When we are attempting to engage members in the daily functions of the clubhouse we have to realize that people will get involved when "they are ready." If membership is voluntary and without time limits, so should be our approach in trying to engage members into the work-ordered day. Patience is a key ingredient. Usually, members become involved because of a relationship or relationships within the clubhouse, and relationships -- when they are real -- take time. It is important to have a flexible attitude and to not force the structure of the clubhouse. The clubhouse has to bend to fit the member's needs, rather than expecting that the member should do all the bending to meet the needs of the clubhouse.

The energy and the demeanor of the staff worker, though, are extremely important if we are to engage people in the work of the clubhouse. Every task in the clubhouse, no matter how tedious we might perceive it to be, is an important component in terms of the work-ordered day. There has to be a sense of zeal and energy when approaching any job in the clubhouse. If staff convey a lackadaisical attitude towards a certain task, how can we expect the membership to get excited? Every job has to be tackled with commitment and enthusiasm, and with that comes a sense of real pride and accomplishment for everyone involved.

The flip side, though, is when we become too task-oriented. If we constantly nag the members with requests to work, we might inadvertently alienate them. The work of the clubhouse has to be rooted in the important and meaningful relationships of the clubhouse community, if it is really to engage anyone.

Another important element that staff need to remember is the importance of tapping into the member's specific strengths, talents, and abilities. I have often witnessed a member being drawn quickly and easily into some aspect of the work of the house, after a staff worker has discovered that member's specific skill or talent.

For example, if there is difficulty in the kitchen and a member with culinary skills is somewhere in the clubhouse, that member can often be drawn into the work. Once a member's abilities have been discovered, it makes engaging that member a more natural process. After finding that his or her talents and abilities are useful to the community, a sense of purpose, self-worth and confidence begin to take form.

It is often these very real needs of the clubhouse which prompt a spontaneous and natural motivational effect on a member. This often occurs when members observe that staff truly need their assistance. A member pipes in, "I know a quick recipe," and leads the way to restoring the dinner. Essential to this process is that staff reveal their vulnerabilities and their genuine need for help, and that they also convey a sense of urgency. Schedules and deadlines that need to be met often help to create an environment in which members can really experience being urgently needed.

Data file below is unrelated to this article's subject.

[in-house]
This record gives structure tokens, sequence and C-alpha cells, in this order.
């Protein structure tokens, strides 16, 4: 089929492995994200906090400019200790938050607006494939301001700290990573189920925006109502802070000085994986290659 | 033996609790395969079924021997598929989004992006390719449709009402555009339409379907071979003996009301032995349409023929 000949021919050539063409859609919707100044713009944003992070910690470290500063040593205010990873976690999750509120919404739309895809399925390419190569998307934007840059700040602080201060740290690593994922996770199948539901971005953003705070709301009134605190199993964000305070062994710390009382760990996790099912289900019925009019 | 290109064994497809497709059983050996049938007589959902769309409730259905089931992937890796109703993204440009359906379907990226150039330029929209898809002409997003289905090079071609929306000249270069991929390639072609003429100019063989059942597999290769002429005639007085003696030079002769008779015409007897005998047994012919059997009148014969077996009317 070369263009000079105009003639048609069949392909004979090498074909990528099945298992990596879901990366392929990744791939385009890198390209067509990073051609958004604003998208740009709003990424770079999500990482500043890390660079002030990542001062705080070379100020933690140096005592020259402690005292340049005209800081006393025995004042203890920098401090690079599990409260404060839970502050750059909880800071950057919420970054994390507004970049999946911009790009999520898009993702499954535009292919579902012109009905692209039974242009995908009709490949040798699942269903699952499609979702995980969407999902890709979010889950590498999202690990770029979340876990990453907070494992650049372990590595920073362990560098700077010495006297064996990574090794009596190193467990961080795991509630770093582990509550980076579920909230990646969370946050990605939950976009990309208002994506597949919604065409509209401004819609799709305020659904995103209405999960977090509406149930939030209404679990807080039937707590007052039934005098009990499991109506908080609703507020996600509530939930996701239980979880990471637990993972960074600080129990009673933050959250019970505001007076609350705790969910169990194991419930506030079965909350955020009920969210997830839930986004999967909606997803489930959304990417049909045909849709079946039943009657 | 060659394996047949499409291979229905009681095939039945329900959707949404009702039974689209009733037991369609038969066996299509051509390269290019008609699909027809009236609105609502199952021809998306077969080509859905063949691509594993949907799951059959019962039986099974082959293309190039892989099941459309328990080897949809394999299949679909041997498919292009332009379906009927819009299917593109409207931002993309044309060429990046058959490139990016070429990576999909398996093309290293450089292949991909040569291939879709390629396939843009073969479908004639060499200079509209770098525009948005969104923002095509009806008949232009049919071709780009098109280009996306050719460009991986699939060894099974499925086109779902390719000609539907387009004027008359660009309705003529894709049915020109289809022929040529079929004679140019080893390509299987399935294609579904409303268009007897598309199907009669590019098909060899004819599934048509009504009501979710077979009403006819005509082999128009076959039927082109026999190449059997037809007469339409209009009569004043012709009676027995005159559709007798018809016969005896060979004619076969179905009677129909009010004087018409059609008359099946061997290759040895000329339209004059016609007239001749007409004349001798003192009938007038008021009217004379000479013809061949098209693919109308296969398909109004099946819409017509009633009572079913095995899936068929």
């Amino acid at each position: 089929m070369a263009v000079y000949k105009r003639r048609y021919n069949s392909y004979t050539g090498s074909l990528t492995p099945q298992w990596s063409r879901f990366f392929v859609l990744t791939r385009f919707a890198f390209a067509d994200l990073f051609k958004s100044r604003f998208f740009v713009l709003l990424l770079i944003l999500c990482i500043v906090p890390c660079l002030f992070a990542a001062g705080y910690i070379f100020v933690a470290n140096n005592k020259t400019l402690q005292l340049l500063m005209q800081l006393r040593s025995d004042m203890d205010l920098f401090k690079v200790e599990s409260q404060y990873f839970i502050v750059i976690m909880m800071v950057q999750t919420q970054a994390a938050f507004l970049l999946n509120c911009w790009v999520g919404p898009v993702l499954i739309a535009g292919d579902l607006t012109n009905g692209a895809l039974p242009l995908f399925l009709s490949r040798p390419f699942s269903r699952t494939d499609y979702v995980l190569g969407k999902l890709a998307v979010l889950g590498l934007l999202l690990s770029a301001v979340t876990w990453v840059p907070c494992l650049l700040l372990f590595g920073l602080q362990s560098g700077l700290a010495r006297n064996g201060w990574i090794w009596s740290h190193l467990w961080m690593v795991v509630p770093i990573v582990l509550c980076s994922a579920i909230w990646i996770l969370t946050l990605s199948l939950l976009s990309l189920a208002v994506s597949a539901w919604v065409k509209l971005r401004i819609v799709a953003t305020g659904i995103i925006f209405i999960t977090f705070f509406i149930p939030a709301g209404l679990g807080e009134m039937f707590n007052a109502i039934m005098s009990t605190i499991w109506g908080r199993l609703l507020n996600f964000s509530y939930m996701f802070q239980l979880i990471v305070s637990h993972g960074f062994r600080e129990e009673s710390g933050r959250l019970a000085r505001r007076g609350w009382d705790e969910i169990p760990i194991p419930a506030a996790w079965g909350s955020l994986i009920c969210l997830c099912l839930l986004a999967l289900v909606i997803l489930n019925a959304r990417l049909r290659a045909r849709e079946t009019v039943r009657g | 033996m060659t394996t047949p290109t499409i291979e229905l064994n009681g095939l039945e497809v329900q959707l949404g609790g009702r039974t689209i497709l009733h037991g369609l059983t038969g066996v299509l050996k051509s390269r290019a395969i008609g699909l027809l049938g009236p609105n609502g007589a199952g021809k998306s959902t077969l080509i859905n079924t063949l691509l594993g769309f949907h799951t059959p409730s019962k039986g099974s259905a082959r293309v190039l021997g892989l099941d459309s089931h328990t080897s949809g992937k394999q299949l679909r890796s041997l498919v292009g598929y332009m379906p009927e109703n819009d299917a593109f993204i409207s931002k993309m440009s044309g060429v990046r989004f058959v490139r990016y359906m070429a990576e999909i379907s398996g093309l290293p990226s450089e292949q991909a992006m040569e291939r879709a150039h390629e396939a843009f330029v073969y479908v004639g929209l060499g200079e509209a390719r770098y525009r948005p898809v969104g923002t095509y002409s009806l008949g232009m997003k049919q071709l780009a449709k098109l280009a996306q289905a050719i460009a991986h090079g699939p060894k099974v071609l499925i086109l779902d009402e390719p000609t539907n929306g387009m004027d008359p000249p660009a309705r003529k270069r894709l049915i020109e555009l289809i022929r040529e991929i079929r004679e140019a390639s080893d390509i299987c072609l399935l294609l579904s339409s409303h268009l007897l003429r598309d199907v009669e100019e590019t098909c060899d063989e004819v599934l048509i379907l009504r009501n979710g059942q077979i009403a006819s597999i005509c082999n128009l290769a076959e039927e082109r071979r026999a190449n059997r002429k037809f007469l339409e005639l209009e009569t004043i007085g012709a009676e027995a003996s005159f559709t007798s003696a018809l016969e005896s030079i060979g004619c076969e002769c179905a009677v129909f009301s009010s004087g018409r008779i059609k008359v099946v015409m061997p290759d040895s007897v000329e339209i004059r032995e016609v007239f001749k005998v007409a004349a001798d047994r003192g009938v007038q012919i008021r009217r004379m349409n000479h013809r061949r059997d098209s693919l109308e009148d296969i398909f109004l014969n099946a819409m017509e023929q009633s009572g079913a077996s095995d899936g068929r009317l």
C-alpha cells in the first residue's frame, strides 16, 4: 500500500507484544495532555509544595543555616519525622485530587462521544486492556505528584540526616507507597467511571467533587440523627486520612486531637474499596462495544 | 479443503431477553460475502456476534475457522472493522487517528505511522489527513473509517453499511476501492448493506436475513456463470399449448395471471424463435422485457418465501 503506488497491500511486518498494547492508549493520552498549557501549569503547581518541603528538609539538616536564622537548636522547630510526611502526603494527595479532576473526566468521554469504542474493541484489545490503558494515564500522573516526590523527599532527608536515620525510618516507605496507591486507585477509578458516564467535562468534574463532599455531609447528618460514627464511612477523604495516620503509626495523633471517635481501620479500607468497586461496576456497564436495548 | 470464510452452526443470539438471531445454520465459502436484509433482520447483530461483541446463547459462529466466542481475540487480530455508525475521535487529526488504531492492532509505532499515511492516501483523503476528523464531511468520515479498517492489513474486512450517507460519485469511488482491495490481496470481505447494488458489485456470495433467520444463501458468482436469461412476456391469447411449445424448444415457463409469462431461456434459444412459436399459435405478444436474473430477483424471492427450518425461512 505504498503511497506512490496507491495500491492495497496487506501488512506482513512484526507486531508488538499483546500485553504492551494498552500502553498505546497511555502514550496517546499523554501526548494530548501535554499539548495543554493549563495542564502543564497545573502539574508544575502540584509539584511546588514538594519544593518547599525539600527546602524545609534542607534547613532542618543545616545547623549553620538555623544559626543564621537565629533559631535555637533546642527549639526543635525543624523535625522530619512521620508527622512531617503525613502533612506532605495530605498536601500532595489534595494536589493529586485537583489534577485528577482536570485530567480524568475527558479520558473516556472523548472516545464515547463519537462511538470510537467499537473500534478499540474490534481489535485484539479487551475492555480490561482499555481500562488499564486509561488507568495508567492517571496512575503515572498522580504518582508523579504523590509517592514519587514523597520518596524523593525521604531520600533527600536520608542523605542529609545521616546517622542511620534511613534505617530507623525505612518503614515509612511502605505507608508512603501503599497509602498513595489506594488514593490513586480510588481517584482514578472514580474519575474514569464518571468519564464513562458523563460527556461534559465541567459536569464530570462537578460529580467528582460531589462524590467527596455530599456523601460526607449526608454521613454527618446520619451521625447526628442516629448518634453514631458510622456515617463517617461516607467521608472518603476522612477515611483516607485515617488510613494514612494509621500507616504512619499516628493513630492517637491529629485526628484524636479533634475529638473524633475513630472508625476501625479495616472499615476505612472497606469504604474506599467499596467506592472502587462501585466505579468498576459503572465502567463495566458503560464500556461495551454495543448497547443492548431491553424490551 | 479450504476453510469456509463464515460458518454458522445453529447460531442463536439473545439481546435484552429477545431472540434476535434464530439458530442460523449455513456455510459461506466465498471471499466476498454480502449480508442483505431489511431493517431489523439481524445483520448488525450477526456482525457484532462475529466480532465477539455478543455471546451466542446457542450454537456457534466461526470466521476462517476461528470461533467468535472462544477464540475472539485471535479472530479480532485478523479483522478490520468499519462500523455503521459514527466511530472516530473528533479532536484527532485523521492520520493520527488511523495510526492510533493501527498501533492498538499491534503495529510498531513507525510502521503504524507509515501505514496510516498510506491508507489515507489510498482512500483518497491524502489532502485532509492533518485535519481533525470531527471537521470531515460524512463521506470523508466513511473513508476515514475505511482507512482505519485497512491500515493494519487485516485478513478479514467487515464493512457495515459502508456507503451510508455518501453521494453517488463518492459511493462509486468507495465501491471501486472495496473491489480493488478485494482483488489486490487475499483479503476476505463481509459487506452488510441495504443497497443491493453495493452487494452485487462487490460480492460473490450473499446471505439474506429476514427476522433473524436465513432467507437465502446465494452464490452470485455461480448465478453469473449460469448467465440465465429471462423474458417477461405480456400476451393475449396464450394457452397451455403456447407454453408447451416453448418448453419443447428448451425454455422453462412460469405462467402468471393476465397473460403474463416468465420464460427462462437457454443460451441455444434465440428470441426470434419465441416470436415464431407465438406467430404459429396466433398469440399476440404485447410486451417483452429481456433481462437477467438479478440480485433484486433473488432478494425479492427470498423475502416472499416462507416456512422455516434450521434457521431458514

As in most clubhouses, one of the challenges we face at Progress Place is the members who spend a lot of time in the smoking room. Our smoking room is located in the middle of the First Floor Unit on the main floor of the clubhouse. The unit is a high traffic area. The smoking room itself is20 by 15 feet and is enclosed by a plate glass door and window. From inside the smoking room, you can see the beehive of activity taking place in the unit. Having the members in the smoking room so exposed to the work being done all around seems to encourage them to be drawn into the unit activity.

A particular member pointed out to me that he was inspired to work when he was in the smoking room, watching other members doing things out in the unit. Although it is important for staff to always be aware of trying to engage members, it is also true that the single greatest motivational resource in the clubhouse is the membership itself. Sometimes members, while taking a break, have encouraged other members to join them in the work of the unit. Members often assume the responsibility of engaging other members in the work of the clubhouse.

What makes clubhouse life so appealing is the fact that it is reality based. When we are engaged in the work of the clubhouse we have obstacles to overcome together. We share and delight in the rewards we reap at the clubhouse and we share equally in our challenges. That's what makes our relationships real.

There is no definitive answer or approach to how we engage each other. Every person is different, and each clubhouse is different. However, as a clubhouse movement, we do strive collectively to utilize the elements of our relationships, investing time in each other, and honoring and valuing the specific talents each of us may have.

Jim Davey is on the staff of Progress Place in Toronto, Canada.